5. A Wolf’s Howl Does Not Echo
Wolves hunt in coordinated packs, so long-distance communication is critical to a successful kill. However, wolves hunt in mountainous areas, so their howling is left vulnerable to echoes that can distort their ability to communicate. To combat this, wolves howl at a frequency that will not echo. This allows them to confirm the exact location of their hunting partners, which helps them to ambush unsuspecting prey.
4. Half of All Orangutans Have Broken Bones
Orangutans seem to drift through branches from tree to tree with relative ease. However, almost all orangutans suffer serious falls at least a few times in their lives. Proving this is the fact that 50 percent of adult orangutans have fractured bones somewhere in their body.
3. Some Clams Are Transgendered
Every single clam is born into the world a male. To combat this sexually unproductive sausage-fest, clams have developed the ability to change their gender from male to female. However, before the clam makes this serious adjustment, it has to be sure, as once the change is made, it’s irreversible.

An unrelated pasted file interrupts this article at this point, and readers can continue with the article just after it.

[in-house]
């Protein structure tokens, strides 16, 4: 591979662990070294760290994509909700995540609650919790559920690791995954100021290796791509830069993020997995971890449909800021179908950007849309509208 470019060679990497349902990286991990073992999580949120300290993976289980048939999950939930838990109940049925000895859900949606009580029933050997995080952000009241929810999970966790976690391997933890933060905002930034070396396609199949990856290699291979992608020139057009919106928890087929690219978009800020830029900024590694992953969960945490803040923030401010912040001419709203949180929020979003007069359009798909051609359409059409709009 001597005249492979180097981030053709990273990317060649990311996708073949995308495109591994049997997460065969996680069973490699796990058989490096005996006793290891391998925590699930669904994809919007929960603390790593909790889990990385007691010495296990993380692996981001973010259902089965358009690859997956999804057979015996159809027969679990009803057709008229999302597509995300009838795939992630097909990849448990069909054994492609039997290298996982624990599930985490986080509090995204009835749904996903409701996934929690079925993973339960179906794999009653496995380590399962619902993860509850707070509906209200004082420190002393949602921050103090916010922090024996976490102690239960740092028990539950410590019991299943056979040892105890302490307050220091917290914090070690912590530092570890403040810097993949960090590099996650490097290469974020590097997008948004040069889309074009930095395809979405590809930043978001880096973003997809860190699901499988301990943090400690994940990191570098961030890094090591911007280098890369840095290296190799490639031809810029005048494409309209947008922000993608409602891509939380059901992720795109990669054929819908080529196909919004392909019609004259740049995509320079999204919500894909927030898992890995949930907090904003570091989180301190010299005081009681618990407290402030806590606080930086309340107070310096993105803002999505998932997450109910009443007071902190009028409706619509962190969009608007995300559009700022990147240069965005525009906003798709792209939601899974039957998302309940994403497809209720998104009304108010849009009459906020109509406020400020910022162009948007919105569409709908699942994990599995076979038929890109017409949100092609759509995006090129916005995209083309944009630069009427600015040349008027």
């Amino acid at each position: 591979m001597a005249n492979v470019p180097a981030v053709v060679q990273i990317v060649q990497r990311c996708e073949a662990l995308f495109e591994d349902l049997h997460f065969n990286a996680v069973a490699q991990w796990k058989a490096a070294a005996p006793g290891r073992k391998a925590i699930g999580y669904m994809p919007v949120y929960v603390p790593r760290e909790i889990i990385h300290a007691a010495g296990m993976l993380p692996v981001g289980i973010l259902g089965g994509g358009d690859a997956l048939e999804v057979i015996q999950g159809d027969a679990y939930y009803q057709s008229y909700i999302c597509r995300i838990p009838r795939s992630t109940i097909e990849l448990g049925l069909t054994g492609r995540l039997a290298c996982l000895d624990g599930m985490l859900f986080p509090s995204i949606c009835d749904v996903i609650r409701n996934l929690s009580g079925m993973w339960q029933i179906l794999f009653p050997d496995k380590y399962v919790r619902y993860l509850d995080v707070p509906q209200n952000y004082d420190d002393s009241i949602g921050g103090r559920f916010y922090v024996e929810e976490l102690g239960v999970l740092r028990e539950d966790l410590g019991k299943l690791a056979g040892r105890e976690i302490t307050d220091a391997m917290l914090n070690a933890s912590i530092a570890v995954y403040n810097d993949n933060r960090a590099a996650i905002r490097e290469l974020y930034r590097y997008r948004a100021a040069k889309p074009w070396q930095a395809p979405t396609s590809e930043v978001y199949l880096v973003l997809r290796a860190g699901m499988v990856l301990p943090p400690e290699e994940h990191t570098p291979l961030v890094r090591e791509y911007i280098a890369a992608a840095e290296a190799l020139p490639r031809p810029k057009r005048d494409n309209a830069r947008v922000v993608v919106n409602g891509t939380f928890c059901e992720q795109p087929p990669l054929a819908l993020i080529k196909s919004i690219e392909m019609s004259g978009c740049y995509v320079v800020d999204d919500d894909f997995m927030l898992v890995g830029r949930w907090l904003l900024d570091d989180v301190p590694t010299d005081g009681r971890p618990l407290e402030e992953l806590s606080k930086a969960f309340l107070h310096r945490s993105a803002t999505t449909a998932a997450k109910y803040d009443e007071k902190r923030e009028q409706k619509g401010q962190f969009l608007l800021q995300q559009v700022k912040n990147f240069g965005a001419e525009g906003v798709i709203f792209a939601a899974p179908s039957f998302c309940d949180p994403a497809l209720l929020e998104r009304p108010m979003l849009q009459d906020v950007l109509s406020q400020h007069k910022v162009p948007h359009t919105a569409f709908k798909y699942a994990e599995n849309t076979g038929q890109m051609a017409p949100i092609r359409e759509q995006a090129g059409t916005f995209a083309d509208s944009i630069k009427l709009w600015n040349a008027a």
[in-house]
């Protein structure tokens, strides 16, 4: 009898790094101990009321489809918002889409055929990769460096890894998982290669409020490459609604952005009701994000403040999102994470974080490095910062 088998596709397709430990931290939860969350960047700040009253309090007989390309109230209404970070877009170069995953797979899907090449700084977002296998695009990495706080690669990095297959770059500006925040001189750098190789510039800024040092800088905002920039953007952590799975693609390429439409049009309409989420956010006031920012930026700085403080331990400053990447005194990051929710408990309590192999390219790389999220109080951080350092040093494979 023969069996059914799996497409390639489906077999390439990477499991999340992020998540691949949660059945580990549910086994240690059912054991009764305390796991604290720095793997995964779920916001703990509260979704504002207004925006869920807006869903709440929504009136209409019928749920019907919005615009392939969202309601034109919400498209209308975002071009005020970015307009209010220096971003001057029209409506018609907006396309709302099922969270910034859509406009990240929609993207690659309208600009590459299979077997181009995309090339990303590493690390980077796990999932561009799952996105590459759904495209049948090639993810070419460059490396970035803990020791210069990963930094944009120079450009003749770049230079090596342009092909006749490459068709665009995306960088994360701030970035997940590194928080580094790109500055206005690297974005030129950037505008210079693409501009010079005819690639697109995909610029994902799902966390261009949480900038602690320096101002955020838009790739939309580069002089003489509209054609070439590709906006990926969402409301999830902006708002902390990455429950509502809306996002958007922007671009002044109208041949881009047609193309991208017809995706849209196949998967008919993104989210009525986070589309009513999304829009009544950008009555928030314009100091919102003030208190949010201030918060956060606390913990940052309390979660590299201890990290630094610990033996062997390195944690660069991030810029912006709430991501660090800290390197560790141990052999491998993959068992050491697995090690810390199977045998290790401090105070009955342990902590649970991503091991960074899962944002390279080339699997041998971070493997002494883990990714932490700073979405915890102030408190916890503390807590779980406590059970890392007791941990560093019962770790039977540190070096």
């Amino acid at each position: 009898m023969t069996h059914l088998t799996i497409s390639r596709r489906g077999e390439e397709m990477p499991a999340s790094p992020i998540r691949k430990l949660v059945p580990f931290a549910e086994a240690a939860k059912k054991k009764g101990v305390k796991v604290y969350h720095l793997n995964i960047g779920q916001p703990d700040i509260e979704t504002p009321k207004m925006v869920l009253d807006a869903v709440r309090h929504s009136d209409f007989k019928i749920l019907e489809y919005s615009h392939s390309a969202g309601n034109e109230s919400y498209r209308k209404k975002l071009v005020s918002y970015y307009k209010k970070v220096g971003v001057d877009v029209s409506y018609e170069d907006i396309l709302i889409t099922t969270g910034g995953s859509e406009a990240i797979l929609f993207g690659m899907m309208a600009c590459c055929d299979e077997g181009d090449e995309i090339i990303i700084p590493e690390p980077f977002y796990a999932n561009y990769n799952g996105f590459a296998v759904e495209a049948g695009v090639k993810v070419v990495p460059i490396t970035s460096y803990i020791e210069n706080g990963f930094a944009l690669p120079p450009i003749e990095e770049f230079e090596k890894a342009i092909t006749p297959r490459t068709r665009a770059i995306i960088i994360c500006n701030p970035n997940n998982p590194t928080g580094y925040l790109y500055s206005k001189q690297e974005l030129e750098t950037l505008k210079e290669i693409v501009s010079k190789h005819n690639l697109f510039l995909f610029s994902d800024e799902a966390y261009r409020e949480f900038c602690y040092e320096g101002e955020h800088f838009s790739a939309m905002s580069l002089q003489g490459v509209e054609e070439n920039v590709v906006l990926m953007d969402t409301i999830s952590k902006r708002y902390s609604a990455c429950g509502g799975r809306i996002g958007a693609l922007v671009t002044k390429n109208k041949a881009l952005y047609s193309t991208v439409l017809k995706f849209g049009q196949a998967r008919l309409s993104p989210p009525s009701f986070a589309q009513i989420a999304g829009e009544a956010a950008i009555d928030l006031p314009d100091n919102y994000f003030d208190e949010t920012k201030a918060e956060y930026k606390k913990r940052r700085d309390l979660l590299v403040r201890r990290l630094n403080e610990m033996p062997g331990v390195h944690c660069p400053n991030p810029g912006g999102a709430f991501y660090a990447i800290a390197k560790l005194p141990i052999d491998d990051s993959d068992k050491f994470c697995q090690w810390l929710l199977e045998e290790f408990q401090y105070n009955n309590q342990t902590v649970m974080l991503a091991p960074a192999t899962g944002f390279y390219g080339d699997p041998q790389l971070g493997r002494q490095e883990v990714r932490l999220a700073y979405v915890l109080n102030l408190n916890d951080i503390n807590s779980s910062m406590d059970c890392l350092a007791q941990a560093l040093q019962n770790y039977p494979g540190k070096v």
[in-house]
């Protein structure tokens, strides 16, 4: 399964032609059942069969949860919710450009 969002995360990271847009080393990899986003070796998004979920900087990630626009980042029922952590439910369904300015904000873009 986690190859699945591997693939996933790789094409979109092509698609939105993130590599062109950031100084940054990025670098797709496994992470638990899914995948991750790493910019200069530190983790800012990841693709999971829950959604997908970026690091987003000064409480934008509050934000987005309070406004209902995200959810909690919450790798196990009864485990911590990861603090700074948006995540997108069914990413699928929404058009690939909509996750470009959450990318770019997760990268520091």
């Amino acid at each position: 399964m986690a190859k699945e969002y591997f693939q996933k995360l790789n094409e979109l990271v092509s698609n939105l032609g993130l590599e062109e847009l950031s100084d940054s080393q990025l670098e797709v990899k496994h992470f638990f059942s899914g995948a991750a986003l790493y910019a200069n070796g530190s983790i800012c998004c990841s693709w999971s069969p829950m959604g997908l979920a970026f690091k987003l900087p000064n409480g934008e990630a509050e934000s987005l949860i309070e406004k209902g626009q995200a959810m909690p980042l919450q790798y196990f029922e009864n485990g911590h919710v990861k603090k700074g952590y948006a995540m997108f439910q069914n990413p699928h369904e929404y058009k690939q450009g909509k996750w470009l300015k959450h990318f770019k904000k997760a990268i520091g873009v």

2. Woodpeckers Are Soft-Headed
Woodpeckers bash their heads against wood about 20 pecks every second, so you’d think they’d need heads made of steel to survive. Instead, the reality is that woodpecker heads are relatively soft. Each bird is born with a soft, sponge-like mass behind its beak that absorbs the shock created by pecking.
1. An Elephant’s Daily
It’s not surprising to learn that elephants poop a lot; however, the actual amount of dung excreted by an adult elephant on a daily basis is shocking. The average elephant squeezes out about 220 pounds of excrement every single day. That’s about the same poundage as a newborn elephant, which generally weighs in at between 170 – 250 pounds.